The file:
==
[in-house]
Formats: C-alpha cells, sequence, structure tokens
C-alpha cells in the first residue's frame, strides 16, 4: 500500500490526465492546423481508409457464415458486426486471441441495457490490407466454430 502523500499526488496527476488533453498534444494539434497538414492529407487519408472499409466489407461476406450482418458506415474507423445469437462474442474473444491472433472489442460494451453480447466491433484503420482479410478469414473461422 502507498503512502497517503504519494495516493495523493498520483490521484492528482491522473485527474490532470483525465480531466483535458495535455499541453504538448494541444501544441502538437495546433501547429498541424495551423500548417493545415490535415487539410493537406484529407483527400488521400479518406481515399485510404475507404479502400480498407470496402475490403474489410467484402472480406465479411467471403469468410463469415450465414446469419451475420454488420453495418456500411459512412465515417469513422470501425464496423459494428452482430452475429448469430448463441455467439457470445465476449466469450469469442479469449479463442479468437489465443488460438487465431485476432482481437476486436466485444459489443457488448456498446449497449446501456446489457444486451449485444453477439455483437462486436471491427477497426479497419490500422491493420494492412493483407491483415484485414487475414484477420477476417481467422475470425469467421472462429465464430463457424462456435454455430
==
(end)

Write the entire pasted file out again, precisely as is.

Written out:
[in-house]
Formats: C-alpha cells, sequence, structure tokens
C-alpha cells in the first residue's frame, strides 16, 4: 500500500490526465492546423481508409457464415458486426486471441441495457490490407466454430 502523500499526488496527476488533453498534444494539434497538414492529407487519408472499409466489407461476406450482418458506415474507423445469437462474442474473444491472433472489442460494451453480447466491433484503420482479410478469414473461422 502507498503512502497517503504519494495516493495523493498520483490521484492528482491522473485527474490532470483525465480531466483535458495535455499541453504538448494541444501544441502538437495546433501547429498541424495551423500548417493545415490535415487539410493537406484529407483527400488521400479518406481515399485510404475507404479502400480498407470496402475490403474489410467484402472480406465479411467471403469468410463469415450465414446469419451475420454488420453495418456500411459512412465515417469513422470501425464496423459494428452482430452475429448469430448463441455467439457470445465476449466469450469469442479469449479463442479468437489465443488460438487465431485476432482481437476486436466485444459489443457488448456498446449497449446501456446489457444486451449485444453477439455483437462486436471491427477497426479497419490500422491493420494492412493483407491483415484485414487475414484477420477476417481467422475470425469467421472462429465464430463457424462456435454455430